A high-ranking Vatican official said Wednesday that Pope Francis would not meet with U.S. Secretary of State Mike Pompeo during his visit to Rome, citing the proximity to the U.S. general election in November.
While he didn't meet Francis, Pompeo met with Vatican officials on Thursday, including Cardinal Piero Parolin, the Vatican's secretary of state, and Archbishop Richard Gallagher, the Holy See's foreign minister. The Vatican news agency reported the 45-minute encounter was "cordial," and both parties discussed their respective stances on China.
"We are grateful for the Holy See's humanitarian efforts around the world, and we are proud to partner together to advance religious freedom and other human rights," Pompeo tweeted Thursday following his meeting with them.
But the tone was different a day earlier.
Parolin, who is the Vatican's second-ranking official, told reporters that Pompeo — who met with Francis last year — had sought a meeting with the pope, but because of policy, they did not make it happen.
"[Pompeo] asked, but the pope had already said clearly that we do not receive politicians close to elections, said Parolin.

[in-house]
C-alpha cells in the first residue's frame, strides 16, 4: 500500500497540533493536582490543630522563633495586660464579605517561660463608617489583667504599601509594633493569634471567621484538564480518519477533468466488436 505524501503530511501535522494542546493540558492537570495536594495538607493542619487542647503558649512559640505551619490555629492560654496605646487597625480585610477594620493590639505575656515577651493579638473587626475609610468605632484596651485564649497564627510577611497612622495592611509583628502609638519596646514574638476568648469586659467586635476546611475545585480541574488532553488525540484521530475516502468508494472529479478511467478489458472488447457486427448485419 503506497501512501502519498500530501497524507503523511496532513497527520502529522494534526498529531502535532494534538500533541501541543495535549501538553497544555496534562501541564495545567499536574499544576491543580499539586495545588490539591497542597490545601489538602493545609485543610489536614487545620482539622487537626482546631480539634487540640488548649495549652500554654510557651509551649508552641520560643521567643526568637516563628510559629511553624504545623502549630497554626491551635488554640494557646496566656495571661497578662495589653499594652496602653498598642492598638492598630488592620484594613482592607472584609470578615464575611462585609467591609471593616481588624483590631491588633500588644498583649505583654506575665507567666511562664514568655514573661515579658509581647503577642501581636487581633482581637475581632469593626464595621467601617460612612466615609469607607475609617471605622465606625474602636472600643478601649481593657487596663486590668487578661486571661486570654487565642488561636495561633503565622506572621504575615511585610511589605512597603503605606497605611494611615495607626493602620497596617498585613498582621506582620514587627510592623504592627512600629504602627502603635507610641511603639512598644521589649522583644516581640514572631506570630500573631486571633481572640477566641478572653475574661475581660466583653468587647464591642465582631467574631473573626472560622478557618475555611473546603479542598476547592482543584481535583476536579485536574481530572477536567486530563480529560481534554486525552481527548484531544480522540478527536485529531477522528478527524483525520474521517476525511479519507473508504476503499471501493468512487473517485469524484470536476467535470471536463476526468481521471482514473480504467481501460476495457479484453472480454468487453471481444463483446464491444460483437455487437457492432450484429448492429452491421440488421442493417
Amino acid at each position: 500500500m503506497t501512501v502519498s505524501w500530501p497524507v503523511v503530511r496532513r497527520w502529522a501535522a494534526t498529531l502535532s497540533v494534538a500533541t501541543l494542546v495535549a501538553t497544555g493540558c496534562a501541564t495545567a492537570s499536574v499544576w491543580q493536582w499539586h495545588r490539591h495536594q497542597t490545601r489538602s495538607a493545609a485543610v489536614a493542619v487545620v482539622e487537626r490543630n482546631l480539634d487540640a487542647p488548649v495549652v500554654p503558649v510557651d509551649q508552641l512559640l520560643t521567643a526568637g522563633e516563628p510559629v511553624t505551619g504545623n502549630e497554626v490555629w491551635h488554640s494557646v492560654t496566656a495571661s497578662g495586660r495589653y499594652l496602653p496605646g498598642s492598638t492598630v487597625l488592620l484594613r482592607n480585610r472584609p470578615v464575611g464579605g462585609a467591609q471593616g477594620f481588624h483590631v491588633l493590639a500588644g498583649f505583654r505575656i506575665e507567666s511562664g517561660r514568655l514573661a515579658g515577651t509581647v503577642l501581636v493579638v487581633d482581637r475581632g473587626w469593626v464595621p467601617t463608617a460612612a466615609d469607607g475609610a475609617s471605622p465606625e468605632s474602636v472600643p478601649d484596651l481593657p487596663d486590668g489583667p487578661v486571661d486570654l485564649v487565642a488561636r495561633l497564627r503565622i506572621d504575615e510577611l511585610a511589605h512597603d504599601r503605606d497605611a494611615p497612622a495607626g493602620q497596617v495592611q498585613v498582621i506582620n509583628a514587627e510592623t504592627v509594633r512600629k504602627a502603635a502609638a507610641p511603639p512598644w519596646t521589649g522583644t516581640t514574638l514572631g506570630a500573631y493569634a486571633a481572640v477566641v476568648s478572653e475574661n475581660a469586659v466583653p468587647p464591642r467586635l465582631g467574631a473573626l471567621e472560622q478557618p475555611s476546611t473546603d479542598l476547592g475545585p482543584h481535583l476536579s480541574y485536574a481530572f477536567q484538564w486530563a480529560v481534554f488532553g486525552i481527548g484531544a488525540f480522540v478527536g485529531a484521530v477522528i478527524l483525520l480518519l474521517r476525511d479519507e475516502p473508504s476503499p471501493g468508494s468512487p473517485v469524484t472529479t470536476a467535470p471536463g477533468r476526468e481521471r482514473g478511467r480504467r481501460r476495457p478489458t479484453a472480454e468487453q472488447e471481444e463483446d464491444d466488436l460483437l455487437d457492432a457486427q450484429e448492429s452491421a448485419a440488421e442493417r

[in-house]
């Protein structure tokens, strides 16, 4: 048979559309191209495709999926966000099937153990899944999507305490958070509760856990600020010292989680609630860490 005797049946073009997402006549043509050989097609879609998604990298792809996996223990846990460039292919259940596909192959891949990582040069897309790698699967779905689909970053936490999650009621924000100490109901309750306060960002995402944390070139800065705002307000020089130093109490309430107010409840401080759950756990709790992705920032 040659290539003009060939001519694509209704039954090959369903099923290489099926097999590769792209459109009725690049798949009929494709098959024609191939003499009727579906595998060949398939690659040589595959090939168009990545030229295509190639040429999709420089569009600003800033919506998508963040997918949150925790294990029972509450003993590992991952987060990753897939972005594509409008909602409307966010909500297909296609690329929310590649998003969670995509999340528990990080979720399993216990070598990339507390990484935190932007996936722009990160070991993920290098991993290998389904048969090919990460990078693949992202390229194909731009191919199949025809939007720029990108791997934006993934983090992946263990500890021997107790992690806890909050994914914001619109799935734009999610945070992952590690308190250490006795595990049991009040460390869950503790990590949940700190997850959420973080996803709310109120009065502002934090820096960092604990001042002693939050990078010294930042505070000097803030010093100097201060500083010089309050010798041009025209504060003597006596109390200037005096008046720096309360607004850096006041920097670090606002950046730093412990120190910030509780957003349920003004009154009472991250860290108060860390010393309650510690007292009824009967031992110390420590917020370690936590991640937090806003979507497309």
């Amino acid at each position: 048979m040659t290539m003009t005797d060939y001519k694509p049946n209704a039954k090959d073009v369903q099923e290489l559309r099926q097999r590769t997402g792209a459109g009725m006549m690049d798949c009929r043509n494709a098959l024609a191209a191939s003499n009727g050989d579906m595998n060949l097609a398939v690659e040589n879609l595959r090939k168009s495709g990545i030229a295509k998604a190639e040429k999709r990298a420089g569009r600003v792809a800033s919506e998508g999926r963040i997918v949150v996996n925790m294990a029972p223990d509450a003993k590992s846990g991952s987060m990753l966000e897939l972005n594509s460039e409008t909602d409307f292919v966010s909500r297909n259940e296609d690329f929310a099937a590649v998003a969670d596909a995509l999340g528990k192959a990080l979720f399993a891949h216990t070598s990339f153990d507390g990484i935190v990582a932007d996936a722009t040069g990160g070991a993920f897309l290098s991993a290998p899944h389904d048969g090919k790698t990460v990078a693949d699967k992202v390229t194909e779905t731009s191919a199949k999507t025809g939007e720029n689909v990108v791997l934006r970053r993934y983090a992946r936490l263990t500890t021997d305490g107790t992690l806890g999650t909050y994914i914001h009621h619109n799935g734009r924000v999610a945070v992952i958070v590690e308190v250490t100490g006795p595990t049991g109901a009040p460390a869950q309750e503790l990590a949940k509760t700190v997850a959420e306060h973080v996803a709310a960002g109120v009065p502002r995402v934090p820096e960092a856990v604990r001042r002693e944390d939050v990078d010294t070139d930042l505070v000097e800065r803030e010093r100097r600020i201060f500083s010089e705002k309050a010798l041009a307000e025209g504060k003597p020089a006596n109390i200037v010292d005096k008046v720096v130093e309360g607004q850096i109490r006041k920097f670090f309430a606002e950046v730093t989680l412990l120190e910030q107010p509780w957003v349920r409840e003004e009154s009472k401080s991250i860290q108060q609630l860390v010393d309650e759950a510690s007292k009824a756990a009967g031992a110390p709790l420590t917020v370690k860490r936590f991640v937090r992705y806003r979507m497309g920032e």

When asked whether the meeting would be exploited by Pompeo, he said, "I have no proof to say this, but certainly it is a thought that may be made."
The remarks came as Pompeo wrote a letter in September criticizing the Vatican's plans to renew a deal with the Chinese government on the Catholic Church's operations in China. He wrote about China allegedly forcingto undergo sterilizations and abortions, and its "horrific" treatment of other religious believers.
"What the Church teaches the world about religious freedom and solidarity should now be forcefully and persistently conveyed by the Vatican in the face of the Chinese Communist Party's relentless efforts to bend all religious communities to the will of the Party and its totalitarian program," Pompeo wrote September 18.
In response to the letter, Parolin said the letter came as a "surprise," despite being familiar with Pompeo and the Trump administration's position on the matter. He also said Pompeo already had a scheduled meeting with Vatican officials, which would have been a "more opportune occasion" to discuss.
The article was published in First Things, a conservative religious journal that has called Francis' tenure as pope a "failure." Parolin said where it was published is also "significant."
"We know that interpretation comes not only from the text but also from the context," Parolin said. "And therefore the contest already tells you something regarding the intensions of the person who wrote and published this article."
Parolin said the meeting with China will go as scheduled for October 22.
"We all believe in religious freedom," he said. "The problem is the way to realize this path."
Following a symposium on religious freedom, Pompeo told a reporter Wednesday that the Catholic Church has the "capacity to influence and make things better for people all across the world," but did not directly respond to Parolin's comments.